Aug 8, 2017 5:58 PM
NH files lawsuit against Oxycontin maker who called opioid 'safe, safe, safe, safe'
CONCORD — The Attorney General's office on behalf of the state has filed a lawsuit against the maker of OxyContin after a two-year investigation revealing deceptive marketing practices.
For the past 20 years, Purdue Pharma has been the leading force in the prescription opioid market nationwide and in New Hampshire. The pharmaceutical company is commonly known for their prescriptions for brand-name drugs like OxyContin.
In 2007, Purdue and a few of it's employees pleaded guilty for deceptive conduct, mainly falsely representing OxyContin with less addictive potential and having less abuse potential. Ten years later, similar accusations have arisen including overstating the success of chronic opioid treatment and the downplaying the serious risk of addiction.
These accusations and more are included in a nearly 100 page civil lawsuit filed by the state. According to the lawsuit, from 2011 to the present, Purdue wrongly expanded their opioid market in four major ways:
- Continuing to downplay the serious risk of addiction
- Overstating the efficacy of chronic opioid therapy by claiming OxyContin lasts for 12 hours, when for many patients is lasts well under 12 hours
- Claimng that product is tamper resistant, discouraging other uses for the prescriptions
- Failing to report instances of suspicious dispensing of its products
The lawsuit says that a direct result of Purdue's marketing and false messaging has resulted in the nation being swept up in what the Centers for Disease Control and Prevention calls a "public health epidemic." Ninety-one people die from an opioid-related overdose every day nationwide with over 1,000 patients treated in emergency departments for misusing them. And while Purdue and their sales representatives have called their opioids "safe, safe, safe, safe," as many as one in four patients who receive prescription opioids for long-term chronic pain struggle with addiction.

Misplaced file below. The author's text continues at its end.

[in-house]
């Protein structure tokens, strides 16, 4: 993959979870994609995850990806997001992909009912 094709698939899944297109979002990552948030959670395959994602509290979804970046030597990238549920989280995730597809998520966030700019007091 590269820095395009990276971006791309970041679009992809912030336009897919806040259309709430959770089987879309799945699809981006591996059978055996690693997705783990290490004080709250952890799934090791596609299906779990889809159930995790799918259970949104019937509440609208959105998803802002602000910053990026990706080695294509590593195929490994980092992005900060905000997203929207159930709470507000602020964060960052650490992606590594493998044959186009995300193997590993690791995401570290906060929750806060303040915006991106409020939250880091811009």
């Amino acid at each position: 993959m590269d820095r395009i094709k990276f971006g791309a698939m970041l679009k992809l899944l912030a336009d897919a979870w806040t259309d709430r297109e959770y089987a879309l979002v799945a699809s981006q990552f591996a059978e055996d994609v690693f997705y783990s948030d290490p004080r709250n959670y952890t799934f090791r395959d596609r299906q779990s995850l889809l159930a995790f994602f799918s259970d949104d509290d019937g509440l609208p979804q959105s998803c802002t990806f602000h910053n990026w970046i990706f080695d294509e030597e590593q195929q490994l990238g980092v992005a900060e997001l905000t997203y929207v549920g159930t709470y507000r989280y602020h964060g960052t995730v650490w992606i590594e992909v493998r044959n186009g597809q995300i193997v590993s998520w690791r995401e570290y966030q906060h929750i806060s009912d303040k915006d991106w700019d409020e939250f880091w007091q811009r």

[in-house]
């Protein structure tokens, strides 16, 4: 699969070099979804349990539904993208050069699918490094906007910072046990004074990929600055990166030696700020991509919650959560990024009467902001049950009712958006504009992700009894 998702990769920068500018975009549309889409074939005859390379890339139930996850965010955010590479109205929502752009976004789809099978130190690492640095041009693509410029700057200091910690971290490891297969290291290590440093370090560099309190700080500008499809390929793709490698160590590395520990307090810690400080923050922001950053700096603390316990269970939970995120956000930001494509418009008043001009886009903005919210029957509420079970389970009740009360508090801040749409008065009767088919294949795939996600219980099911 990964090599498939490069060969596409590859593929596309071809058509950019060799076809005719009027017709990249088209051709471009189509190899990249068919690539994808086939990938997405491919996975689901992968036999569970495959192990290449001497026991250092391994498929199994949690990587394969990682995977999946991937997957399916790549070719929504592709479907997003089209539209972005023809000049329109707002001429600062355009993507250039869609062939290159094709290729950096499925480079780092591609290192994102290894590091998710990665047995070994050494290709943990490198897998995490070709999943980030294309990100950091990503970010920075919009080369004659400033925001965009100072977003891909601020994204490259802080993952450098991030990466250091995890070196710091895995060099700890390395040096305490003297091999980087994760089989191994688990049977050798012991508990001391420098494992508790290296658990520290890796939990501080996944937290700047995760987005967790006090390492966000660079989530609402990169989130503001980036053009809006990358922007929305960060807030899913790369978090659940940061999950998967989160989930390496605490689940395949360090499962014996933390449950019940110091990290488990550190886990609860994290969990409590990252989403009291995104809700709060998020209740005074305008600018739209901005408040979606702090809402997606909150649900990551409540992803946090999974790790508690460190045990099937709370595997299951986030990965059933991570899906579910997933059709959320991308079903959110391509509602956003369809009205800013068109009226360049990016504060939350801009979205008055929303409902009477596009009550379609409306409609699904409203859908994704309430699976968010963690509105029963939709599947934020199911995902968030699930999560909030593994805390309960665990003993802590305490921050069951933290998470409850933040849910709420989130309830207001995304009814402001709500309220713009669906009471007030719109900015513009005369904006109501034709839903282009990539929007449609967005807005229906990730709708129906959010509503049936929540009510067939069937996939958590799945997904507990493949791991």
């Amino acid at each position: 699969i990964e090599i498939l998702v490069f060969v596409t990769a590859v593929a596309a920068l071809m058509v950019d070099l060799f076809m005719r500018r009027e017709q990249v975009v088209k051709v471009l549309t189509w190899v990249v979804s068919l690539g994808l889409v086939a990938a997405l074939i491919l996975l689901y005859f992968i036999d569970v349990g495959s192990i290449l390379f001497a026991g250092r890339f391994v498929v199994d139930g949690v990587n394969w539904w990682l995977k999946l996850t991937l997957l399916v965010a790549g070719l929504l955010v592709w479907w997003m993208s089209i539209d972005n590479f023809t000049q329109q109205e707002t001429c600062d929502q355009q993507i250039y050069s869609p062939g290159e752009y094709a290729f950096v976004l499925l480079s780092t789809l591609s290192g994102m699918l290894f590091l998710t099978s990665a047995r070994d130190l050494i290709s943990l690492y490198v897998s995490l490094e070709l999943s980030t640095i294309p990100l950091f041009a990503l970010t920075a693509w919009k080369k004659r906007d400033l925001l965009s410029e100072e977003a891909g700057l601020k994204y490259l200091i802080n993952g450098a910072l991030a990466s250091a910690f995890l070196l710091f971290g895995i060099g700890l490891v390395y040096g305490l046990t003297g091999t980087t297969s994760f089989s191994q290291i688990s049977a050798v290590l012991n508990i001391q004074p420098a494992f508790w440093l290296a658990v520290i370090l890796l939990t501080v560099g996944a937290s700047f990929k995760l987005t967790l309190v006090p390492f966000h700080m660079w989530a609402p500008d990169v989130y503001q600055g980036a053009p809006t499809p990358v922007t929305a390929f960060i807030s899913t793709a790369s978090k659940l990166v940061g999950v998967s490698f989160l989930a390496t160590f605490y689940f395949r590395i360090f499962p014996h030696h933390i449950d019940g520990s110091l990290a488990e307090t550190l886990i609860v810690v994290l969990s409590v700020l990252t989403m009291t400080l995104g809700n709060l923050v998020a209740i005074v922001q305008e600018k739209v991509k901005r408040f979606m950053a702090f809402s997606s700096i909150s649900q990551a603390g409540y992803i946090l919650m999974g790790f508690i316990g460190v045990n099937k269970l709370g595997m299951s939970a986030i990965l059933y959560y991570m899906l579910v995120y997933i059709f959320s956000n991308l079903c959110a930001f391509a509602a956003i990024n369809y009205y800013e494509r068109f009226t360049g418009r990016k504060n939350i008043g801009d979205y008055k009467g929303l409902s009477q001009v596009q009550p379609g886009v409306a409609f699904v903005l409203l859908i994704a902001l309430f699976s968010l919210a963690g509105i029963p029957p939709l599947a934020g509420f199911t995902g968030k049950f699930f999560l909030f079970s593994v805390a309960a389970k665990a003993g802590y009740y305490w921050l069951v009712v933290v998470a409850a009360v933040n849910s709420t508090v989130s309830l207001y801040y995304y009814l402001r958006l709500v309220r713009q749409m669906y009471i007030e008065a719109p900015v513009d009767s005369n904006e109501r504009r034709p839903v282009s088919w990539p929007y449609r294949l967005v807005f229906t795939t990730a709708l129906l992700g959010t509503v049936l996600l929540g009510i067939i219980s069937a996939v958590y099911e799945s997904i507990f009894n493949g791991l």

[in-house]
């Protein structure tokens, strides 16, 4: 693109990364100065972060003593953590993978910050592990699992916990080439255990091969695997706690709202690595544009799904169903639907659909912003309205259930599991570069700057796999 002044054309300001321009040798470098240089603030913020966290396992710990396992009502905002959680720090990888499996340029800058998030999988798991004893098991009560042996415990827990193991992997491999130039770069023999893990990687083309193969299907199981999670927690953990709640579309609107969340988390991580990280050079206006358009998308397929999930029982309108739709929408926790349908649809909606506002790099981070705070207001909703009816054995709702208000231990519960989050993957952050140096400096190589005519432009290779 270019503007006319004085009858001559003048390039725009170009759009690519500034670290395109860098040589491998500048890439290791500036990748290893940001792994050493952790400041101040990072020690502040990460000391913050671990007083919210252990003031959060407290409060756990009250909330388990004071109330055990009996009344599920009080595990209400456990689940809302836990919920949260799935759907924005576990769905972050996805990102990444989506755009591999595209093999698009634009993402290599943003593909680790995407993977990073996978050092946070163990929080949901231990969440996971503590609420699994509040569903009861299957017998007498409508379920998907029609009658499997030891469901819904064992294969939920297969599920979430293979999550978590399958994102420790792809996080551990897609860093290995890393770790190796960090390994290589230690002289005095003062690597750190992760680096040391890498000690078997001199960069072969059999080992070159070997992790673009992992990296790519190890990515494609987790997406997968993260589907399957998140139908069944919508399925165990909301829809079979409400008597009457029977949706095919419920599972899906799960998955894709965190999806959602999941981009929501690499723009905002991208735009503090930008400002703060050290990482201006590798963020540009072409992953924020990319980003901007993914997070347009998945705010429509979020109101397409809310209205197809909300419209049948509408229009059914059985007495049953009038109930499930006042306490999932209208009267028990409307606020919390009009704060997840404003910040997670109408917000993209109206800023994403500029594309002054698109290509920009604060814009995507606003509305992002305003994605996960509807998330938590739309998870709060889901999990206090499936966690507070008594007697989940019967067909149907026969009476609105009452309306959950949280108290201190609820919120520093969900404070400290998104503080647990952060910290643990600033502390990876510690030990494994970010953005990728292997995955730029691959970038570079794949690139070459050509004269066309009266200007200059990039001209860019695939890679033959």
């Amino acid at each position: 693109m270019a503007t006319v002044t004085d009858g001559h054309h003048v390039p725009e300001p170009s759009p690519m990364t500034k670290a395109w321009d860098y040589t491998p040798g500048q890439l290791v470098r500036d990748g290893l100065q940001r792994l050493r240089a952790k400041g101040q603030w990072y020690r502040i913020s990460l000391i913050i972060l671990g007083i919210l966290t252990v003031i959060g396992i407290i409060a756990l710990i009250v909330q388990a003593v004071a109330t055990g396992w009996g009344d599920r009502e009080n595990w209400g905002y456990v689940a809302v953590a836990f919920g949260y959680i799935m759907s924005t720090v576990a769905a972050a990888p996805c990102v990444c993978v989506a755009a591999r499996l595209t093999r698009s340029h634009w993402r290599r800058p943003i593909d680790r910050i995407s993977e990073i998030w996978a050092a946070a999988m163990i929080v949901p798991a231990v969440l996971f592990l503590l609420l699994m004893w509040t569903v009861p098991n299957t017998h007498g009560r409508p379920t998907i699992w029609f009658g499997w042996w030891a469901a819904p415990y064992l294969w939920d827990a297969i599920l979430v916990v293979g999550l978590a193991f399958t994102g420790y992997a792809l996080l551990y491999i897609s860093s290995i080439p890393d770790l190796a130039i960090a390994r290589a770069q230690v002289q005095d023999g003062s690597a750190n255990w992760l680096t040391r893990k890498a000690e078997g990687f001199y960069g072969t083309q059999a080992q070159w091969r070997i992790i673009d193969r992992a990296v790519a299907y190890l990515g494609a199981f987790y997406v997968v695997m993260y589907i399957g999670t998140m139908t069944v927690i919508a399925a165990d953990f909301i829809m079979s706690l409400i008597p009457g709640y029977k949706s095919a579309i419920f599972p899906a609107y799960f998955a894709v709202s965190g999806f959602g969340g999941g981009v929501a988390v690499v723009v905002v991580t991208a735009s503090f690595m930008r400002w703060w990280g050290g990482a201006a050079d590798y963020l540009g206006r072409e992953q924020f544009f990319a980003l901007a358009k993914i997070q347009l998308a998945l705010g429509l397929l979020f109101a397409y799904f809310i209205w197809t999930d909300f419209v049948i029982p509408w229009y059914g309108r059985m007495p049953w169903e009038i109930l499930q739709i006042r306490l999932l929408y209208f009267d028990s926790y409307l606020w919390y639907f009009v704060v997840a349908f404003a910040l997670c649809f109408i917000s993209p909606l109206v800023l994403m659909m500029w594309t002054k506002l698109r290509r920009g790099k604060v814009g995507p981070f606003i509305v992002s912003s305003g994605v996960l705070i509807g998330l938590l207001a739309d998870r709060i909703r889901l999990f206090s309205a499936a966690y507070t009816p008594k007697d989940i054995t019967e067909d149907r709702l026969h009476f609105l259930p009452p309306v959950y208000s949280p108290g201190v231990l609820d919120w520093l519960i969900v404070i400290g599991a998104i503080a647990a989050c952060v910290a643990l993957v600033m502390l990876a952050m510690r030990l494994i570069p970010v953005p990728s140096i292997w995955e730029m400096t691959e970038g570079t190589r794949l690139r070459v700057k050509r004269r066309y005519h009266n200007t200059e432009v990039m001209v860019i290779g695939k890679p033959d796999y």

As the second in the nation in overdose deaths per capita, New Hampshire's numbers are equally "catastrophic" as the lawsuit states. In 2015, there were 438 fatal overdoses, double the number in 2012 and in 2016 the Deputy Administrator of the DEA called New Hampshire "ground zero" of the opioid epidemic. President Donald Trump referred to the state as a "drug infested den" when speaking with the President of Mexico in January.
According to the lawsuit, since the launch of OxyContin, Purdue's sales representatives have visited hundreds of health care providers in New Hampshire acting as "the most frequent detailer of any opioid drug in New Hampshire and was responsible for two out of every three opioid detailing visits in the state."
The state will be seeking an order requiring Purdue to "cease its unlawful promotion of opioids, to correct its misrepresentations, and to abate the public nuisance is deceptive marketing has created."
"Through improper marketing of prescription opioids, drug makers have long been running a campaign of deception to mask how addictive these products really are," Sen. Maggie Hassan said in a statement after the complaint was filed. "Despite companies being fined, these issues continue to persist, and it is time for real change to reverse the tide of this horrific epidemic that stems in large part from the misuse and abuse of prescription opioids. I was proud to support the New Hampshire Department of Justice’s investigation into claims regarding Purdue’s fraudulent marketing of opioid products during my time as Governor, and I will closely follow this case as it proceeds.”
The investigation against Purdue began around September 2015, during Hassan's time as governor.
A spokesman for Cranbury, New Jersey-based Purdue Pharma said the company vigorously denies the allegations, though it shares New Hampshire's concerns about the opioid crisis and is committed to finding solutions.
The Granite State case comes less than two months after Missouri's attorney general sued Purdue and two other pharmaceutical companies. Ohio's attorney general filed a similar lawsuit against five companies in May, and three district attorneys and the guardians of a baby born dependent on drugs filed a lawsuit in June against three companies in Tennessee.
Read the entire lawsuit here.
The Associated Press contributed to this article.